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Forestry Commission England’s work to protect and improve England’s largest man-made forest in Kielder, Northumberland, has resulted in two thirds of the forest being included in the country’s first official Dark Sky Park.
43,500 hectares (435 square kilometres) of Kielder Forest has been included in Northumberland Dark Sky Park, announced today (Monday 9 December 2013) as having achieved official Gold Tier Dark Sky Park status by the International Dark Sky Association (IDA).
The award means that the area has been deemed England’s darkest and best location for stargazing. The award will provide opportunities to boost wildlife and develop sustainable stargazing tourism, whilst protecting the area for the future.
Northumberland Dark Sky Park is made up of the combined areas of Kielder Forest, Northumberland National Park and Kielder Water & Forest Park and covers nearly 1,500 square kilometres between Hadrian's Wall and the Scottish border. The bid was led by the Kielder Water & Forest Park Development Trust, which includes Northumbrian Water, Forestry Commission England, Calvert Trust Kielder and Northumberland County Council.
Ian Gambles, Director, Forestry Commission England, commented:
“It is fantastic news that our great forest at Kielder is now part of the Northumberland Dark Sky Park.
“The fact that this huge area of England has been recognised for its work to preserve the natural night skies will greatly benefit Forestry Commission England’s ongoing conservation work.
“Many woodland species such as birds, bats, moths and insects benefit greatly from reduced light pollution and will continue to thrive here.”
Forestry Commission England’s work to reduce light pollution and encourage the forest’s nocturnal wildlife has included installing new, energy efficient LED downward-facing lighting at the management large depot that serves Kielder Forest. Benefits have included reduced carbon, cost and energy use at the depot and a lower impact of this lighting on nearby residents and natural surroundings.
Over 300 light meter readings have been taken over a two year period by National Park volunteers, amateur astronomers and Forestry Commission rangers, confirming Northumberland retains England's largest extent of starry skies due to low levels of light pollution.
An audit of external lighting was also undertaken to identify lights which need replacing or adjusting to comply with and exceed IDA guidelines. A new Lighting Management Plan will guide planning authorities in ensuring new developments take account of the pristine night sky. The park's darkest areas, which are mostly uninhabited, will remain light-free.
The Kielder Observatory (www.kielderobservatory.org), located within the forest, runs over 100 events per year at the award winning Kielder Observatory to help beginners and serious stargazers study the skies.
Visit Forestry Commission England’s web page for tips for stargazing at Kielder and in forest locations around the country – www.forestry.gov.uk/england-darkskies.
Notes to editors:
1. Forestry Commission England is the government department responsible in England for protecting, expanding and promoting the sustainable management of woods and forests and increasing their value to society and the environment. Forestry makes a real contribution to sustainable development, providing social and environmental benefits arising from planting and managing attractive, as well as productive, woodlands. Further information can be found at www.forestry.gov.uk/england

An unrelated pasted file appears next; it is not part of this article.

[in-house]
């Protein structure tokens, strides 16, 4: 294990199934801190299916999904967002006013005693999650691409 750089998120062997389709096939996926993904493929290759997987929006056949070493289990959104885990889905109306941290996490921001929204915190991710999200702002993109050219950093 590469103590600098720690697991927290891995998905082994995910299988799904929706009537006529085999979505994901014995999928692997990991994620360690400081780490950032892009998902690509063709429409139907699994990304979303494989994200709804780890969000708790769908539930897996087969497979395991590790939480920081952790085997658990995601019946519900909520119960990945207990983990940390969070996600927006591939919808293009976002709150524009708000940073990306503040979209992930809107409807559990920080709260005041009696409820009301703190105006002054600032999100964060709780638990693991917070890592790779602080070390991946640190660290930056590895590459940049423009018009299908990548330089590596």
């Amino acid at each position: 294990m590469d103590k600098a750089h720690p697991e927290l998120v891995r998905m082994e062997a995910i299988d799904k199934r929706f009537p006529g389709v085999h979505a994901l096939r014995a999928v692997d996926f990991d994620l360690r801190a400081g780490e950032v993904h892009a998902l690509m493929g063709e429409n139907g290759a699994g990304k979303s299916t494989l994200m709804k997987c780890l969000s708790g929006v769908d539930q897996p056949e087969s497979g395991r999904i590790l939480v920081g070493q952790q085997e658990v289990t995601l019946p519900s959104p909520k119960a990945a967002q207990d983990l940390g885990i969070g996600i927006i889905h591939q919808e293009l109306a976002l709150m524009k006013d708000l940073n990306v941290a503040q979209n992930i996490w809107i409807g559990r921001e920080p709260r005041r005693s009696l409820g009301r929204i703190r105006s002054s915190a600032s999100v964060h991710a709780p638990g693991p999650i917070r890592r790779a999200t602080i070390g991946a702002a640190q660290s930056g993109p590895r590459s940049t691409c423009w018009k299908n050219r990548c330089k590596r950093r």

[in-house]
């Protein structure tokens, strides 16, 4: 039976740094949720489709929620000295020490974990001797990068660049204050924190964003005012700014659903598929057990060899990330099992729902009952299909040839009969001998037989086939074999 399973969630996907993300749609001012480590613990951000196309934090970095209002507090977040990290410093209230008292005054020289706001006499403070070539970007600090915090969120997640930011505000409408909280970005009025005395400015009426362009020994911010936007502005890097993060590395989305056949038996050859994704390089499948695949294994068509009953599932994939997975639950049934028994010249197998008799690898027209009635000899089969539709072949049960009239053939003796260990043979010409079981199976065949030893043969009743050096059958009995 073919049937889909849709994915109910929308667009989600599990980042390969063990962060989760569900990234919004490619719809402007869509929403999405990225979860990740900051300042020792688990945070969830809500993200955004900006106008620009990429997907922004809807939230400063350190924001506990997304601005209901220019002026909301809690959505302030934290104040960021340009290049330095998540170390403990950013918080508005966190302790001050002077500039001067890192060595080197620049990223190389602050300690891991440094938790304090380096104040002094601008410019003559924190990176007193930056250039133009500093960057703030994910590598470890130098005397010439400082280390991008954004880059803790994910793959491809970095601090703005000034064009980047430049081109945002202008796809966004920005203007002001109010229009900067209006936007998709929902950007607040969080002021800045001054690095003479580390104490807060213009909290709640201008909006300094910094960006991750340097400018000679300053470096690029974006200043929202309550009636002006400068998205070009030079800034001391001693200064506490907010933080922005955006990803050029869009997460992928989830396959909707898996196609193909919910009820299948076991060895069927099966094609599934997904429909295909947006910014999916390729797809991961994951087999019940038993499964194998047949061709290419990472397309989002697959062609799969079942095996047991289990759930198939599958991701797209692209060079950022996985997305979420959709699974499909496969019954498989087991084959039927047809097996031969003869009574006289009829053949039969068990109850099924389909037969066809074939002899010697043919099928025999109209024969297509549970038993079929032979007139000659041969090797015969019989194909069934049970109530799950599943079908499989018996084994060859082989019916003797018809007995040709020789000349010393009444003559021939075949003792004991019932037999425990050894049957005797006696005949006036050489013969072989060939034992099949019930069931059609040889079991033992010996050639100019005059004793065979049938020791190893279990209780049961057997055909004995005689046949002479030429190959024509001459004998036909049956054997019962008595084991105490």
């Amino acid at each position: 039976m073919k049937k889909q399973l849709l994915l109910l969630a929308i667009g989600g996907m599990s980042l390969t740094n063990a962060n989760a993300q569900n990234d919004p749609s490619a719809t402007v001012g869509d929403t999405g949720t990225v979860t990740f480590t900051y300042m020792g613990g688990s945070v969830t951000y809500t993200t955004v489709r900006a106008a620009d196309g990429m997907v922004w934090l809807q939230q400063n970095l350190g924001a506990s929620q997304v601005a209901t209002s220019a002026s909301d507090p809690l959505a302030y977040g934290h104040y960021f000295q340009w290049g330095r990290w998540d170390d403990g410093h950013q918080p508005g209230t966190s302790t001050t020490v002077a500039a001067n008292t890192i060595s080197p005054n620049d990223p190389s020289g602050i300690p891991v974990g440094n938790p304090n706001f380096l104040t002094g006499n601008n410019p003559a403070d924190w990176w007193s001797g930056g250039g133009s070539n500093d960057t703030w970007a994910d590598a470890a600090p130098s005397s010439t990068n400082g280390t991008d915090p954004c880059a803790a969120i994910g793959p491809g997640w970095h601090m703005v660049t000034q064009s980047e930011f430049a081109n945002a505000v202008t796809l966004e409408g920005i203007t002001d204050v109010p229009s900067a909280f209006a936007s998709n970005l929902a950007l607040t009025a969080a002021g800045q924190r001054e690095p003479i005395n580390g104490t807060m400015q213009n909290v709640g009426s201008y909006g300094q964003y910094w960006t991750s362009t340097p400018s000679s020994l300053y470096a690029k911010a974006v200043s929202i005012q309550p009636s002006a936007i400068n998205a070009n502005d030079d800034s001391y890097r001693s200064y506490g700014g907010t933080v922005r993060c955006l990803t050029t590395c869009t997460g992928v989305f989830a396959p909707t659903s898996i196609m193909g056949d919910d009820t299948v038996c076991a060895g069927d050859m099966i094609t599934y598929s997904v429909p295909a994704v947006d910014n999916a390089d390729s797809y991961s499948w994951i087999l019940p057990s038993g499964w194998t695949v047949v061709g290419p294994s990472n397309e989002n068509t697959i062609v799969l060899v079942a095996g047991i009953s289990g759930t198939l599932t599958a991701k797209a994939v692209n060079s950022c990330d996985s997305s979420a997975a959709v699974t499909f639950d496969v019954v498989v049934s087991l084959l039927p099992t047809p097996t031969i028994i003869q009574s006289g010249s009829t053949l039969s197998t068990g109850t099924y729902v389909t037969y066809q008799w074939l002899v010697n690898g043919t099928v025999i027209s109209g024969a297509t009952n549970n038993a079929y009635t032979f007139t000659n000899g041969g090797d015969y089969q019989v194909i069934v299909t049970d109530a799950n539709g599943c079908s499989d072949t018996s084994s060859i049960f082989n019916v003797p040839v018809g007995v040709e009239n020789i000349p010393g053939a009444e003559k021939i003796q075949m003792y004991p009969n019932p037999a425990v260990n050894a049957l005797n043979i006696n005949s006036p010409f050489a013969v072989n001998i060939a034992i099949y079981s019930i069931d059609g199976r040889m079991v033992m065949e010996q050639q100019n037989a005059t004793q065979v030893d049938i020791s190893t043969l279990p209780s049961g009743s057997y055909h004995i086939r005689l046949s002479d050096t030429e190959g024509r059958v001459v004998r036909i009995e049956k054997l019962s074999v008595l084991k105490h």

2. The IDA was founded in 1988 to highlight the hazards of light pollution and help protect the world's starry skies. Based in Tucson it has members world-wide. Its mission is to preserve and protect the night-time environment and our dark sky heritage through environmentally responsible outdoor lighting. The Northumberland Dark sky Park has been created as part of the IDA's Dark Places Program, which protects night skies across the globe. The program comprises three types of areas: communities, parks, and reserves. The IDA's Dark Sky Parks and Reserves are home to some of the darkest and most pristine skies in the world where residents and authorities work together to protect their night-scape. To find out more visit http://www.darksky.org/
3. Kielder Water & Forest Park Development Trust is a registered charity working to develop the Park as an inspirational place. It aims to improve economic, social and environmental sustainability, provide public recreation and leisure facilities, facilitate education in all aspects of the natural environment and advance art and architecture in the Park. The Trust works with the range of communities to benefit from these activities. Members, who have appointed directors/trustees to serve on the board, are Northumbrian Water, Forestry Commission, Calvert Trust Kielder and Northumberland County Council. Affiliate organisations that are not members but have a close working relationship with KWFPDT include Arts Council England, Northumberland Wildlife Trust, Environment Agency, The Scout Association and local decision making bodies such as the parish councils.
4. Media resources and web links
Northumberland Dark Sky Park videos and picture gallery (you are free to download for publication, or link). Please credit where stated. www.visitnorthumberland.com/Dark-Skies (high res gallery) www.youtube.com/user/NorthumberlandNP/videos
Visit Northumberland http://www.visitnorthumberland.com/darkskies/experiences
Northumberland National Park http://www.northumberlandnationalpark.org.uk/visiting/thingstodo/stargazing
Kielder Water & Forest Park http://www.visitkielder.com/play/discover/dark-skies
Forestry Commission www.forestry.gov.uk/england-darkskies
5. Media contact: Katrina Podlewska, Forestry Commission, on Katrina.firstname.lastname@example.org or 0117 9066030